Ethics, standards, and TQM. Botticelli, M G 2019-07-02T15:58:27Z 2019-07-02T15:58:27Z 1995-04
dc.description.abstract The most important ethical issue for our profession is the responsibility to assure the care delivered by our colleagues and ourselves meets a self-imposed standard of excellence. There is anecdotal and experimental evidence that we have not fulfilled this obligation. Peer review has proven, for a number of reasons, to be ineffective; however, improvements in the epidemiologic sciences should provide better standards and total quality management (TQM) might prove to be of value in monitoring, comparing and improving the decisions made by physicians. Its promise lies in its emphasis on statistical analysis, its focus on systematic rather than human error, and its use of outcomes as standards. These methods, however, should not diminish our other professional responsibilities: Altruism, peer review, and in Hippocrates' words "to prescribe regimens for the good of our patients-and never do harm to anyone."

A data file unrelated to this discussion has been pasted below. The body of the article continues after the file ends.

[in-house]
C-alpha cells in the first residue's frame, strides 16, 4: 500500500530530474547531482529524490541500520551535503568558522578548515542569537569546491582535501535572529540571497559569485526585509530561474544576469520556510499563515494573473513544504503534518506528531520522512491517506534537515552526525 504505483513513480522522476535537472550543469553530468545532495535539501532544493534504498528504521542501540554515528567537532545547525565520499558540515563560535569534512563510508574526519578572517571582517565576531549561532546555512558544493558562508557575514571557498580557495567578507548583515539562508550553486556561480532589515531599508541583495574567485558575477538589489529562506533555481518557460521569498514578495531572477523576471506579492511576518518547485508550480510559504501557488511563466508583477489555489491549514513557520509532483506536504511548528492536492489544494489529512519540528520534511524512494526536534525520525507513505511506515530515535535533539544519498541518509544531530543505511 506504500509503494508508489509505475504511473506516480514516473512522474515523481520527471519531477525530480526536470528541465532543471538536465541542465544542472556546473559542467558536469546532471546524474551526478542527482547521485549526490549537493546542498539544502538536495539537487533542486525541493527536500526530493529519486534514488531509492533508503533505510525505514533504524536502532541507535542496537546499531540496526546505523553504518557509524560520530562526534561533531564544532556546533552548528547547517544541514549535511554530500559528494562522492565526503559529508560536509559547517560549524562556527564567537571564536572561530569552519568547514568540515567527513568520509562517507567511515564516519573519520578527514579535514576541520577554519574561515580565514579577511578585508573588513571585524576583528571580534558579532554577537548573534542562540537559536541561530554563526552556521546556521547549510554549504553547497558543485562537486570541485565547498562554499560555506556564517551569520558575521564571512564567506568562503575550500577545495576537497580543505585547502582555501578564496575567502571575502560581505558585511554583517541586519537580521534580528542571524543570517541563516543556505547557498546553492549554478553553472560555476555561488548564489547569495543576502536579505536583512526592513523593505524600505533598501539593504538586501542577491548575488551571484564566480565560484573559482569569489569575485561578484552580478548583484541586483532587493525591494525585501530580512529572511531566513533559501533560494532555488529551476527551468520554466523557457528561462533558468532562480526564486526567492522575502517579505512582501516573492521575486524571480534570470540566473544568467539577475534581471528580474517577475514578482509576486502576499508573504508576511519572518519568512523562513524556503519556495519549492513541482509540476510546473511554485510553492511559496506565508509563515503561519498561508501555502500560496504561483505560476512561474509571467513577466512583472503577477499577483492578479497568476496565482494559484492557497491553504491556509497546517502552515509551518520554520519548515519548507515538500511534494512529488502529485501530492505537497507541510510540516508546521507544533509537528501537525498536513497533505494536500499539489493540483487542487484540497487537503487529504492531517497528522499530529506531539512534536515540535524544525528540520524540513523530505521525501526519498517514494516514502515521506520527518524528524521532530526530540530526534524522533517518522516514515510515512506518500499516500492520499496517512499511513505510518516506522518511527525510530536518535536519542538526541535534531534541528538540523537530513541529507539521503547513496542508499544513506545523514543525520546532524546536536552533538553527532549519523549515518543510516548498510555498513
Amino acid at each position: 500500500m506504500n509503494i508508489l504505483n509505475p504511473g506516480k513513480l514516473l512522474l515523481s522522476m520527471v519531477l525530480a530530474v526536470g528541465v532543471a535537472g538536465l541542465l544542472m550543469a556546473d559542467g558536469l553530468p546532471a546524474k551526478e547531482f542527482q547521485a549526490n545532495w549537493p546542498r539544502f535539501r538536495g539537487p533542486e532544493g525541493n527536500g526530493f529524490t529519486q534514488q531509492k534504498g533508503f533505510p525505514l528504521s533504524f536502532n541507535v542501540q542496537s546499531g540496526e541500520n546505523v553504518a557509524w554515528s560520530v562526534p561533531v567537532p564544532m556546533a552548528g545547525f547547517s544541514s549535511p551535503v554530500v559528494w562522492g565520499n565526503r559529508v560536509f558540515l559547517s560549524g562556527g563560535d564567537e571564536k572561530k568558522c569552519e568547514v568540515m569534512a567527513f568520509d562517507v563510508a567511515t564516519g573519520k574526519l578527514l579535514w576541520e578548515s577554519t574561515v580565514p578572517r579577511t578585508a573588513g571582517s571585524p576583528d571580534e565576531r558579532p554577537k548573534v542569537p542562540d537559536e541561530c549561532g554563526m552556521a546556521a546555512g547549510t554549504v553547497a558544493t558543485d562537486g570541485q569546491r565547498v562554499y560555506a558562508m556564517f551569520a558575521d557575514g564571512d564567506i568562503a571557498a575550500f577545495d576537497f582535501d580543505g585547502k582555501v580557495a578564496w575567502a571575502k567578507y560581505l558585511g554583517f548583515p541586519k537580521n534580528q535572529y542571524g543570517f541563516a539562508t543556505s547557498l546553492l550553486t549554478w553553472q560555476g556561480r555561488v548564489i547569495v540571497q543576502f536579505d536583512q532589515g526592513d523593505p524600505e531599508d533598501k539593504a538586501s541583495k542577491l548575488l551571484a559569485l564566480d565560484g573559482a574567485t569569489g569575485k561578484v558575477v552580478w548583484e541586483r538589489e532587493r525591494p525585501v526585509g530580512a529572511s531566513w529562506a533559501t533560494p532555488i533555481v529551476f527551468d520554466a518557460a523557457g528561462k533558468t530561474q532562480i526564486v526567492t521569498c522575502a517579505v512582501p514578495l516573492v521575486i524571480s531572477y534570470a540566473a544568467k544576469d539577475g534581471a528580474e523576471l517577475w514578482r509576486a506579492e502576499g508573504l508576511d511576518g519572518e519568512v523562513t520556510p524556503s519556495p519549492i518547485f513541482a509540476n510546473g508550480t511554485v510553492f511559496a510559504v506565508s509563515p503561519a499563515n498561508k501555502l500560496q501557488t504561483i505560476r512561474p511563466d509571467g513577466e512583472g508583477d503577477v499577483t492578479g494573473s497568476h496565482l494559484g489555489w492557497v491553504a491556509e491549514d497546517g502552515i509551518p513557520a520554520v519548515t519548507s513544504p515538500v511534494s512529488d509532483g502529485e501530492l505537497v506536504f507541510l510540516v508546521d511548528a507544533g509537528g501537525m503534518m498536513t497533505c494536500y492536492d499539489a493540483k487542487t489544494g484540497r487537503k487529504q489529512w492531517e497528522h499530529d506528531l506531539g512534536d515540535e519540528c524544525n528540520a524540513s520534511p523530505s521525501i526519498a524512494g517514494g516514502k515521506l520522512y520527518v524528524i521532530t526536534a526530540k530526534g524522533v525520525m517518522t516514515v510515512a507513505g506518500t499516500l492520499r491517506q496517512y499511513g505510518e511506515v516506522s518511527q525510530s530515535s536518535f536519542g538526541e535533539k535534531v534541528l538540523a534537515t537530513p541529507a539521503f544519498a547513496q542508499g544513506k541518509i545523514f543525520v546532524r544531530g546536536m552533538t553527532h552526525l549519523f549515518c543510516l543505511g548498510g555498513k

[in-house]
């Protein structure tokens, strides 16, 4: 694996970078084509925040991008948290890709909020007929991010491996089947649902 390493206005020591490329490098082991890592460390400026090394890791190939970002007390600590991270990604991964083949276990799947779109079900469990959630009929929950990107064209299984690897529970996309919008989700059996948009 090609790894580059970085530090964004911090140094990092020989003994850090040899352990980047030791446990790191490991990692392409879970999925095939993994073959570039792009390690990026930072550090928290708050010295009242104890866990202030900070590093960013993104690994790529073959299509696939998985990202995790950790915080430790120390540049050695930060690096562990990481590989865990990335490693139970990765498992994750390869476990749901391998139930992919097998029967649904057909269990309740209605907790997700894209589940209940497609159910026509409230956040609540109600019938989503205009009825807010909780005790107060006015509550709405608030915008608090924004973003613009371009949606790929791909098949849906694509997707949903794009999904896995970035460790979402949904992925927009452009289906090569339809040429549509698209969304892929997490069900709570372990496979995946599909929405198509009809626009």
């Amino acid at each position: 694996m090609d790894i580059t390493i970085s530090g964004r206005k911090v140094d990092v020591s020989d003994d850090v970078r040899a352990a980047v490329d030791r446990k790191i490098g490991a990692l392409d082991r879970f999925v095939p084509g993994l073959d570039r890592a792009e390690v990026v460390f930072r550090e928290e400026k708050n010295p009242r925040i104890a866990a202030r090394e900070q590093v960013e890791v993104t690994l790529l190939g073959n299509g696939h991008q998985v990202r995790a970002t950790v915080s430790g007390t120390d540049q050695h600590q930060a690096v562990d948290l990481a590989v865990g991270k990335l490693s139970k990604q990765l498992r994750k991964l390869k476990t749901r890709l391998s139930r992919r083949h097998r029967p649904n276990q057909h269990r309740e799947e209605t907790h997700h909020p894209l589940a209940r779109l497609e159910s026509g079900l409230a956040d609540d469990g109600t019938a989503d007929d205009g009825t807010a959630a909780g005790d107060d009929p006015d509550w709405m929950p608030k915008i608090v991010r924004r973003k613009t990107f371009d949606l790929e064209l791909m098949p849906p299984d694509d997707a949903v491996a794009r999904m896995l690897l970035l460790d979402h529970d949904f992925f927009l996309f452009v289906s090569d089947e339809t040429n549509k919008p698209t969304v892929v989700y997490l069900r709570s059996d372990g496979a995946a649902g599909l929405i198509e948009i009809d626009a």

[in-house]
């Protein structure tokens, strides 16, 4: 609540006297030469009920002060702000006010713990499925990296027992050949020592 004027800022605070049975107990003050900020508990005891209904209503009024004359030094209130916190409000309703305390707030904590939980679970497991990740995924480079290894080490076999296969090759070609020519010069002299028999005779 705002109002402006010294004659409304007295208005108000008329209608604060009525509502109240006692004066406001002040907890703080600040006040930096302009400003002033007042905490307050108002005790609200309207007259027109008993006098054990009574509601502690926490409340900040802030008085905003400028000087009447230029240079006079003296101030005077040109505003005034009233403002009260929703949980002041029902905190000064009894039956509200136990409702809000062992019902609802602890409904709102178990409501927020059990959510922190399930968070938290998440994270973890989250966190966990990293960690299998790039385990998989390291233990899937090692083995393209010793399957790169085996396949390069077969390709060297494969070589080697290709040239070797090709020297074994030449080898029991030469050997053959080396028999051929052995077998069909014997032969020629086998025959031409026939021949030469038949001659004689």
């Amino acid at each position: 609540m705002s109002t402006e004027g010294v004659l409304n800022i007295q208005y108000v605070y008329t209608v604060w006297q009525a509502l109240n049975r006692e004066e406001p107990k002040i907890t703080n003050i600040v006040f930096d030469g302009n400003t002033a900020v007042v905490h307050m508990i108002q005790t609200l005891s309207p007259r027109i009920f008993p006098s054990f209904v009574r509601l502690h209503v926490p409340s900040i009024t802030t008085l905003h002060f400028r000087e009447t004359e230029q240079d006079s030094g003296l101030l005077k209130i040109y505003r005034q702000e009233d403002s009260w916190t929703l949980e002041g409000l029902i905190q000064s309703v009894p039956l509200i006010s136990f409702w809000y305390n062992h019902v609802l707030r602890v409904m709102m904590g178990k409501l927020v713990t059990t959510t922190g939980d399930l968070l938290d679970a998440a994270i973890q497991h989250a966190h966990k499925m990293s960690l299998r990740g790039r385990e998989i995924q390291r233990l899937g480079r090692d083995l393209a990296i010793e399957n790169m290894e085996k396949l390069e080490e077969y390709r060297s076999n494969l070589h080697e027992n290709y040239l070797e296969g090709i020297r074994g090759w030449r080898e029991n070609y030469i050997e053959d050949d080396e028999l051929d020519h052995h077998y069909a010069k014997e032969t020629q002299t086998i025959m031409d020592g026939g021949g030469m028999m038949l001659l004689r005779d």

dc.identifier.issn 0017-8594
dc.identifier.pubmed 7601666
dc.language.iso eng
dc.subject.mesh Ethics, Medical
dc.subject.mesh Hawaii
dc.subject.mesh Peer Review, Health Care
dc.subject.mesh Total Quality Management
dc.title Ethics, standards, and TQM.
dc.type Journal Article
dc.type.dcmi Text
prism.number 4
prism.pagerange 469-71
prism.publicationname Hawaii medical journal
prism.volume 54
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